Inside Parliament: Madam Speaker rules these waves: Fate of the royal yacht prompts uproar during which sovereignty is asserted

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Indy Politics
A Labour MP's report of his conversation with the Queen over the future of the royal yacht Britannia caused uproar at Question Time yesterday and a drew a reminder from Betty Boothroyd that it was she, and not the Palace, that ruled in the Commons.

Britannia will be decommissioned in 1997 but her fate, and whether there will be a replacement, are the subject of a good deal of tactical manoeuvring in Whitehall.

Getting rid of Britannia will save the Ministry of Defence pounds 10m a year in running costs and the bill for a pounds 17m refit. If, as one Tory MP declared, Britannia is a 'floating trade ambassador', perhaps a replacement should be the responsibility of the Department of Trade and Industry - and funded, in part at least, by the private sector.

This seemed to be the sub- text of the case Jeremy Hanley, Minister of State for the Armed Forces, put before MPs. 'The crew of the Britannia is over 220, and even a Type 23 frigate now has a crew some 40 less. Therefore the costs involved have to be carefully considered.'

He agreed with Tory backbencher Nicholas Winterton who said Britannia brought 'immense status' and 'great wealth' to the UK. It was worth every penny needed for a refit or a replacement, the Macclesfield MP said. But Mr Hanley said promotional activities were a matter for the DTI. As for the Queen's travel, that was a matter for the Foreign Office.

When her decommissioning was announced last month, Britannia was in Helsinki acting as the venue for a trade seminar conducted by Michael Heseltine. The Queen is understood to believe a yacht is no longer needed for royal travel.

Perhaps it was the prospect of the President of Board of Trade strutting on the bridge or the Royal Navy using it as target for anti-ship missiles, but the Queen seems to have given a sympathetic hearing to the idea of Britannia finding a retirement berth in Hartlepool.

Peter Mandelson, the town's MP and Labour's former communications director, told MPs he had written to Malcolm Rifkind, Secretary of State for Defence, suggesting that the royal yacht receive a 'comfortable and dignified' retirement in the new maritime heritage centre and marina there.

'I have discussed this personally with Her Majesty the Queen and she has expressed her interest in this,' he said. Tory MPs howled with delight. The idea of the master spin doctor, one of the architects of Labour's red-rose image, in conversation with the monarch also amused his colleagues.

But not Miss Boothroyd, the Speaker: 'I am sure Mr Mandelson is very proud indeed, but he should not divulge conversations he has had with Her Majesty.' The MP said the Queen's private secretary had 'graciously given me permission to disclose this information. Will the Government therefore confirm that this is an option that will be considered most positively?'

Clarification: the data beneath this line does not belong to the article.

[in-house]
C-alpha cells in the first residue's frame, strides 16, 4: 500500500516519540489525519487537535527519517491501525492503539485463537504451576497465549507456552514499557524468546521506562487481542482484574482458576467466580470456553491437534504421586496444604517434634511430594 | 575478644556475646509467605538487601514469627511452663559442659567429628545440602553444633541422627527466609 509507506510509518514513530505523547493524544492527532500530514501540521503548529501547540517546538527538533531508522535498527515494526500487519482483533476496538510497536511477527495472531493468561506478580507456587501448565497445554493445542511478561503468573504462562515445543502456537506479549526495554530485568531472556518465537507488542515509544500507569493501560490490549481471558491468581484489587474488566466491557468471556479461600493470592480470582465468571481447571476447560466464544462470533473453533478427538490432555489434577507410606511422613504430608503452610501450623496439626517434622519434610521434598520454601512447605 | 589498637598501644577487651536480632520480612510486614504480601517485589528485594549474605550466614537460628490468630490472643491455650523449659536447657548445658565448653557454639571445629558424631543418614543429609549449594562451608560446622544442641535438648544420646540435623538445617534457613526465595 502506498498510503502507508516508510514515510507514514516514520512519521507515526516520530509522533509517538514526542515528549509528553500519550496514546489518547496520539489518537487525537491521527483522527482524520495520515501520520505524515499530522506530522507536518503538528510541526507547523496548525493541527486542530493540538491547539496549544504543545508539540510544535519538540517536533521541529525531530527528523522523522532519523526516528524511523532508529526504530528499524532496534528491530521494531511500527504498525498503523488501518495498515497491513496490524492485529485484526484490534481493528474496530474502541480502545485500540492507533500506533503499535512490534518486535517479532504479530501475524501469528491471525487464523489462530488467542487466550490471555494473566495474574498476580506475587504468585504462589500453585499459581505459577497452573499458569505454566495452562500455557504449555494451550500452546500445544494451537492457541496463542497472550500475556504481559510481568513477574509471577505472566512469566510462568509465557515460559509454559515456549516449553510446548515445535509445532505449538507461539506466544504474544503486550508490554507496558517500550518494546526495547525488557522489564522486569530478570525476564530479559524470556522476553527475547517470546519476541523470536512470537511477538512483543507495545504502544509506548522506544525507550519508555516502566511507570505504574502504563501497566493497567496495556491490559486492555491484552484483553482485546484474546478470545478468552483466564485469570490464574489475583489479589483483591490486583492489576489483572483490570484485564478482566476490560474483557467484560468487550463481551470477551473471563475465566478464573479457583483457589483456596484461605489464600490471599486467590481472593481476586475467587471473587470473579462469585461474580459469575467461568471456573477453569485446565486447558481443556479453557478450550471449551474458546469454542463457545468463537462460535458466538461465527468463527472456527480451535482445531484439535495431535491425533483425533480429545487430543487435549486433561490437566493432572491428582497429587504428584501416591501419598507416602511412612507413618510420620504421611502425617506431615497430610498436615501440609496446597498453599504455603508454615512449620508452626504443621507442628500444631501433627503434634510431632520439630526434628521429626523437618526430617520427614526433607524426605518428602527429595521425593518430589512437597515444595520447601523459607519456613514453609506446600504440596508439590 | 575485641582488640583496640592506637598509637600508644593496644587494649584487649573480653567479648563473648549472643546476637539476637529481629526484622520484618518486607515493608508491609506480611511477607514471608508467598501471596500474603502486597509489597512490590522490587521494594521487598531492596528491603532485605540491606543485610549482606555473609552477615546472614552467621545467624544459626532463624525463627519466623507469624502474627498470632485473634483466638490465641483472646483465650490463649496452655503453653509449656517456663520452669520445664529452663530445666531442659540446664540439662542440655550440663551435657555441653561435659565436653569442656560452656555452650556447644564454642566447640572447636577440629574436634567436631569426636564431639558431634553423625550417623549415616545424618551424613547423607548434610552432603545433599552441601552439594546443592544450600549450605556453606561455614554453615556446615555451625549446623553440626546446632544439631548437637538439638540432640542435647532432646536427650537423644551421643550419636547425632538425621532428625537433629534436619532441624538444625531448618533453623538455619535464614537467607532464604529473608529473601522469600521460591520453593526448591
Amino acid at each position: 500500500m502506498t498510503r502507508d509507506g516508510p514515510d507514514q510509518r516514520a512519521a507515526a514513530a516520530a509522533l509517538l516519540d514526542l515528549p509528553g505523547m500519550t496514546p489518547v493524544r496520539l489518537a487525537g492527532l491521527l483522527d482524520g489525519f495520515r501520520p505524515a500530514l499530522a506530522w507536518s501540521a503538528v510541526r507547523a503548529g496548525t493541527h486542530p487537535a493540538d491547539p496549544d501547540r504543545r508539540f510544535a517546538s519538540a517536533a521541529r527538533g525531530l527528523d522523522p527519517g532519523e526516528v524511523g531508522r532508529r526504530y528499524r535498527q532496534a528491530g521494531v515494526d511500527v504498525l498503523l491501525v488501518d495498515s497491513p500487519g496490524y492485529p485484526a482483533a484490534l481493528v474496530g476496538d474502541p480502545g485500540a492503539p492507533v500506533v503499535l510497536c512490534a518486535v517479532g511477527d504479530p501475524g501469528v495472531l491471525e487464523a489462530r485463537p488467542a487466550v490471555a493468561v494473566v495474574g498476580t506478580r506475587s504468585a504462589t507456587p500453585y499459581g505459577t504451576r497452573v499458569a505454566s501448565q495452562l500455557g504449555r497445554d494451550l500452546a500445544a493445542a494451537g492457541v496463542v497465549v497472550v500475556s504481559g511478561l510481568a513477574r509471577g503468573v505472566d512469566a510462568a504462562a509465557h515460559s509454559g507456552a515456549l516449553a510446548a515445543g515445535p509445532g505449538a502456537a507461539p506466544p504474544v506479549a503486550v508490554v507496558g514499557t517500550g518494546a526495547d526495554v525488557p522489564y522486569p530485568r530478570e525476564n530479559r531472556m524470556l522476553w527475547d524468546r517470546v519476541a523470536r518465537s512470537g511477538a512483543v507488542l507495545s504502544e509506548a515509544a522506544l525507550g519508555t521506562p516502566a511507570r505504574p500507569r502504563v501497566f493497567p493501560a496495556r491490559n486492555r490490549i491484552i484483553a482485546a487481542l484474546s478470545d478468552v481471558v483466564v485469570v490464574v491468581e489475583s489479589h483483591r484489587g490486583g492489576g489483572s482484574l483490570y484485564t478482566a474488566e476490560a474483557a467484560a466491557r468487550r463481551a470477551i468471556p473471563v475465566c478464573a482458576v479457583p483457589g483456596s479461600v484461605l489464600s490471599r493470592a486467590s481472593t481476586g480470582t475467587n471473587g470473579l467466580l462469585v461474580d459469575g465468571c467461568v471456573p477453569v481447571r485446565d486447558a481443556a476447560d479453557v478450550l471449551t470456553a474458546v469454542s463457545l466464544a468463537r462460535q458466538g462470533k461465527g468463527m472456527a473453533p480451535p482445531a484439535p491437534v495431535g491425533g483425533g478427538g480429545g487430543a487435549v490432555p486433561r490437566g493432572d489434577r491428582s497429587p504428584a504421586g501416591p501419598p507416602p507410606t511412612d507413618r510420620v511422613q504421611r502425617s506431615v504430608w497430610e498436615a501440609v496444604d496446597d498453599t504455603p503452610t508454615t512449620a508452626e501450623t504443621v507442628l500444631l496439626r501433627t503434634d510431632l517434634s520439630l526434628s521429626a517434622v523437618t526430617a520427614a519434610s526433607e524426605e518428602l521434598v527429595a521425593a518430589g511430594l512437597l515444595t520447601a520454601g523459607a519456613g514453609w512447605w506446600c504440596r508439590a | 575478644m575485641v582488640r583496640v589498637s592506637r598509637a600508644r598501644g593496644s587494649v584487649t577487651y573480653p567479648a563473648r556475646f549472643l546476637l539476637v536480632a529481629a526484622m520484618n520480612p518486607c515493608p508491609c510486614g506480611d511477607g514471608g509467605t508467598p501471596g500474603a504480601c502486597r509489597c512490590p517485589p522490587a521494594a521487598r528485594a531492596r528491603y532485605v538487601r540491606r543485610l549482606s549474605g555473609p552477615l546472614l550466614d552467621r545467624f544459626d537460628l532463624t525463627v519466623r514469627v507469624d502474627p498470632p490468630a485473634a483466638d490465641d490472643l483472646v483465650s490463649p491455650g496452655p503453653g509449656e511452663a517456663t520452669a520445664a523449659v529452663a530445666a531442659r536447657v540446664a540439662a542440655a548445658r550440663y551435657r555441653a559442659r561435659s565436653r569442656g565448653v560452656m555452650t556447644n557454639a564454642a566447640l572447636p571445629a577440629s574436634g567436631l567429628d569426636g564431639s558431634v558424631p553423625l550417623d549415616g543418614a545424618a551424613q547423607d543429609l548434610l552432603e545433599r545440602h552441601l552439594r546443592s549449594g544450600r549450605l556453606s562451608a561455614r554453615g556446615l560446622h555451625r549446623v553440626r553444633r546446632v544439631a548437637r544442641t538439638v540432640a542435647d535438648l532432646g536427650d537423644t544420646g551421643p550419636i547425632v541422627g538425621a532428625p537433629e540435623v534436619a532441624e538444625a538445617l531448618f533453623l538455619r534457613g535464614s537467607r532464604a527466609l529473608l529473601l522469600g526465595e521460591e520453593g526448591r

To laughter, Mr Hanley replied: 'If such is Her Majesty's instruction, I can do no less.'

Miss Boothroyd exploded again, and to a loud cheer from the commoners she declared: 'It is actually the chair of this House that rules here and not Her Majesty's private secretary.'

On the eve of a Cabinet reshuffle and with their summer holidays coming up, most MPs seemed bent on end-of-term knockabout rather than policy consideration. John Major took a Question Time swipe at the three Labour leadership contenders' stance on the rail dispute, after hearing that 75,000 members of the RMT signal workers' union were eligible to vote in the contest.

Michael Bates, Tory MP for Langbaurgh, said 2 million passengers were bracing themselves for 'another day of disruption on our railways caused by the inflation-busting pay demand' of the RMT.

To Tory cries of 'Oh]' and 'Corruption]', he added that 'some 75,000 members of the RMT union pay their political levy to the Labour Party and have been eligible to vote in the leadership election'.

Mr Major, who has pressed the candidates repeatedly over the strike, said he was not aware of that. 'But certainly 75,000 is an awful lot of potential votes, and perhaps we will now get a clear condemnation of the strike now the ballot is closed.'

In her last outing as acting Labour leader - barring earthquakes - Margaret Beckett accused the Conservatives of having a 'fatal attraction' to VAT. But Mr Major could see 'no likelihood' of it being extended and could 'conceive no circumstances ever' when food would be subject to VAT.

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